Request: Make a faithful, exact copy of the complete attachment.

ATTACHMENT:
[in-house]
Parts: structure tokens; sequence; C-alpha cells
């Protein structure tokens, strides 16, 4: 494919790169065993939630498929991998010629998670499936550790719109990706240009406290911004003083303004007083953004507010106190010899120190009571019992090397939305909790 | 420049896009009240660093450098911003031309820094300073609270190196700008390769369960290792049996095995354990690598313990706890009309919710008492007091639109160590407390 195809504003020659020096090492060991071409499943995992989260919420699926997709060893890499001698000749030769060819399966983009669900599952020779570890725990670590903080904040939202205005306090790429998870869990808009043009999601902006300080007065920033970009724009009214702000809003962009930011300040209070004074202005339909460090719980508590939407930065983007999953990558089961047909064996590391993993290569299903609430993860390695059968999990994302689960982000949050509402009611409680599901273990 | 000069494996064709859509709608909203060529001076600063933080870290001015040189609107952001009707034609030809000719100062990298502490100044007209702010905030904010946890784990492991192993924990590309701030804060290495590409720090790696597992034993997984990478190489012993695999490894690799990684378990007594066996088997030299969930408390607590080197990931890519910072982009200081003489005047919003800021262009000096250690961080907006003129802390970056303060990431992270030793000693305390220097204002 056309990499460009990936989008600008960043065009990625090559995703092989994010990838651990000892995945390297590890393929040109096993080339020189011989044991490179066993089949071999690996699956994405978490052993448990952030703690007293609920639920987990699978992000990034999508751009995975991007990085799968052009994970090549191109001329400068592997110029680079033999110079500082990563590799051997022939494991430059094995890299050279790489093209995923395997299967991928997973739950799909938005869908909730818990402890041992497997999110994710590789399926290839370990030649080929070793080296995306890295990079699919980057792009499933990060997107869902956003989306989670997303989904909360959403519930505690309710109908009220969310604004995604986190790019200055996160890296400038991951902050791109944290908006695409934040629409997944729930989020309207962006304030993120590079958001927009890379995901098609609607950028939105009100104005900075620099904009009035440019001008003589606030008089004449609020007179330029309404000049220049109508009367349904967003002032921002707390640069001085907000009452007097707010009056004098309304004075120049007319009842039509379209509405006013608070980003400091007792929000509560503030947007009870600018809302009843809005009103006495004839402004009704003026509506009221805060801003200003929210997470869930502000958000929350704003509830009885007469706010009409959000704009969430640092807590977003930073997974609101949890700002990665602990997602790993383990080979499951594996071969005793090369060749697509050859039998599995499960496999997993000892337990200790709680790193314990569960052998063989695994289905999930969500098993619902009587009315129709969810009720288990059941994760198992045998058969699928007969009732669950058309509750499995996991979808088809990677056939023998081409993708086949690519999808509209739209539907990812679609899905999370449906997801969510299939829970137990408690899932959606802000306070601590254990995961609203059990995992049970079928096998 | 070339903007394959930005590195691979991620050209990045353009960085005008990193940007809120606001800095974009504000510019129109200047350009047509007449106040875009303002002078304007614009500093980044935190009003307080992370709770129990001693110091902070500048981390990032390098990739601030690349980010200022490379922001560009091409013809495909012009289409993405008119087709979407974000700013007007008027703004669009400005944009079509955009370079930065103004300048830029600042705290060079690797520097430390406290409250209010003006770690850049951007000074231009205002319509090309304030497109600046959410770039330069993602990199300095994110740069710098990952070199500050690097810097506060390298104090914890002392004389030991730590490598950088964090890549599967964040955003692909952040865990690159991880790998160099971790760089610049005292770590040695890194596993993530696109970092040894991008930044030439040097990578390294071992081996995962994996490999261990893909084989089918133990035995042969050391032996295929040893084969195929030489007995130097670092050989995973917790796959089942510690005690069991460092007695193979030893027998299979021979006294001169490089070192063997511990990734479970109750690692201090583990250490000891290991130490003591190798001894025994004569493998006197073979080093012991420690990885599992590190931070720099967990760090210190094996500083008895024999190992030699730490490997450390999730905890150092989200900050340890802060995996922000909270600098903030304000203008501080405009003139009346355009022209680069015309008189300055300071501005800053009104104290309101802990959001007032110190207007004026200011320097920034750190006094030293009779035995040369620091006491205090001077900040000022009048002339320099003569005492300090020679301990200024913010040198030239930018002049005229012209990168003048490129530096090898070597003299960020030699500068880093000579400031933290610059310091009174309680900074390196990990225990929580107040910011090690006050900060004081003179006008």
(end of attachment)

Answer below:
[in-house]
Parts: structure tokens; sequence; C-alpha cells
């Protein structure tokens, strides 16, 4: 494919790169065993939630498929991998010629998670499936550790719109990706240009406290911004003083303004007083953004507010106190010899120190009571019992090397939305909790 | 420049896009009240660093450098911003031309820094300073609270190196700008390769369960290792049996095995354990690598313990706890009309919710008492007091639109160590407390 195809504003020659020096090492060991071409499943995992989260919420699926997709060893890499001698000749030769060819399966983009669900599952020779570890725990670590903080904040939202205005306090790429998870869990808009043009999601902006300080007065920033970009724009009214702000809003962009930011300040209070004074202005339909460090719980508590939407930065983007999953990558089961047909064996590391993993290569299903609430993860390695059968999990994302689960982000949050509402009611409680599901273990 | 000069494996064709859509709608909203060529001076600063933080870290001015040189609107952001009707034609030809000719100062990298502490100044007209702010905030904010946890784990492991192993924990590309701030804060290495590409720090790696597992034993997984990478190489012993695999490894690799990684378990007594066996088997030299969930408390607590080197990931890519910072982009200081003489005047919003800021262009000096250690961080907006003129802390970056303060990431992270030793000693305390220097204002 056309990499460009990936989008600008960043065009990625090559995703092989994010990838651990000892995945390297590890393929040109096993080339020189011989044991490179066993089949071999690996699956994405978490052993448990952030703690007293609920639920987990699978992000990034999508751009995975991007990085799968052009994970090549191109001329400068592997110029680079033999110079500082990563590799051997022939494991430059094995890299050279790489093209995923395997299967991928997973739950799909938005869908909730818990402890041992497997999110994710590789399926290839370990030649080929070793080296995306890295990079699919980057792009499933990060997107869902956003989306989670997303989904909360959403519930505690309710109908009220969310604004995604986190790019200055996160890296400038991951902050791109944290908006695409934040629409997944729930989020309207962006304030993120590079958001927009890379995901098609609607950028939105009100104005900075620099904009009035440019001008003589606030008089004449609020007179330029309404000049220049109508009367349904967003002032921002707390640069001085907000009452007097707010009056004098309304004075120049007319009842039509379209509405006013608070980003400091007792929000509560503030947007009870600018809302009843809005009103006495004839402004009704003026509506009221805060801003200003929210997470869930502000958000929350704003509830009885007469706010009409959000704009969430640092807590977003930073997974609101949890700002990665602990997602790993383990080979499951594996071969005793090369060749697509050859039998599995499960496999997993000892337990200790709680790193314990569960052998063989695994289905999930969500098993619902009587009315129709969810009720288990059941994760198992045998058969699928007969009732669950058309509750499995996991979808088809990677056939023998081409993708086949690519999808509209739209539907990812679609899905999370449906997801969510299939829970137990408690899932959606802000306070601590254990995961609203059990995992049970079928096998 | 070339903007394959930005590195691979991620050209990045353009960085005008990193940007809120606001800095974009504000510019129109200047350009047509007449106040875009303002002078304007614009500093980044935190009003307080992370709770129990001693110091902070500048981390990032390098990739601030690349980010200022490379922001560009091409013809495909012009289409993405008119087709979407974000700013007007008027703004669009400005944009079509955009370079930065103004300048830029600042705290060079690797520097430390406290409250209010003006770690850049951007000074231009205002319509090309304030497109600046959410770039330069993602990199300095994110740069710098990952070199500050690097810097506060390298104090914890002392004389030991730590490598950088964090890549599967964040955003692909952040865990690159991880790998160099971790760089610049005292770590040695890194596993993530696109970092040894991008930044030439040097990578390294071992081996995962994996490999261990893909084989089918133990035995042969050391032996295929040893084969195929030489007995130097670092050989995973917790796959089942510690005690069991460092007695193979030893027998299979021979006294001169490089070192063997511990990734479970109750690692201090583990250490000891290991130490003591190798001894025994004569493998006197073979080093012991420690990885599992590190931070720099967990760090210190094996500083008895024999190992030699730490490997450390999730905890150092989200900050340890802060995996922000909270600098903030304000203008501080405009003139009346355009022209680069015309008189300055300071501005800053009104104290309101802990959001007032110190207007004026200011320097920034750190006094030293009779035995040369620091006491205090001077900040000022009048002339320099003569005492300090020679301990200024913010040198030239930018002049005229012209990168003048490129530096090898070597003299960020030699500068880093000579400031933290610059310091009174309680900074390196990990225990929580107040910011090690006050900060004081003179006008």